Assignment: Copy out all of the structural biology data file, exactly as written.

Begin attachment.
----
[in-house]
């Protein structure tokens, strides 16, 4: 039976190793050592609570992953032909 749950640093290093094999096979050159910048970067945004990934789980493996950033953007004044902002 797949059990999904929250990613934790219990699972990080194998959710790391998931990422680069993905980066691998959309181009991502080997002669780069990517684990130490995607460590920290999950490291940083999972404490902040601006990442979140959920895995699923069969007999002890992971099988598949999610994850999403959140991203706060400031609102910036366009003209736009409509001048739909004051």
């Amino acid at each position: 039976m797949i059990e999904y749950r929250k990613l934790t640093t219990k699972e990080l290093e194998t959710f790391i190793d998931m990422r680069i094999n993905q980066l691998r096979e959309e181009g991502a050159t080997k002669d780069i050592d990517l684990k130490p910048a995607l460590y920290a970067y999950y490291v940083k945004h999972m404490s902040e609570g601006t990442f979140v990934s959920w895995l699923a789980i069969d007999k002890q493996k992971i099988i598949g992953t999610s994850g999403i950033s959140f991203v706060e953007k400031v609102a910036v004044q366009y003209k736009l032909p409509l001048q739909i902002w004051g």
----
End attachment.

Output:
[in-house]
């Protein structure tokens, strides 16, 4: 039976190793050592609570992953032909 749950640093290093094999096979050159910048970067945004990934789980493996950033953007004044902002 797949059990999904929250990613934790219990699972990080194998959710790391998931990422680069993905980066691998959309181009991502080997002669780069990517684990130490995607460590920290999950490291940083999972404490902040601006990442979140959920895995699923069969007999002890992971099988598949999610994850999403959140991203706060400031609102910036366009003209736009409509001048739909004051």
């Amino acid at each position: 039976m797949i059990e999904y749950r929250k990613l934790t640093t219990k699972e990080l290093e194998t959710f790391i190793d998931m990422r680069i094999n993905q980066l691998r096979e959309e181009g991502a050159t080997k002669d780069i050592d990517l684990k130490p910048a995607l460590y920290a970067y999950y490291v940083k945004h999972m404490s902040e609570g601006t990442f979140v990934s959920w895995l699923a789980i069969d007999k002890q493996k992971i099988i598949g992953t999610s994850g999403i950033s959140f991203v706060e953007k400031v609102a910036v004044q366009y003209k736009l032909p409509l001048q739909i902002w004051g």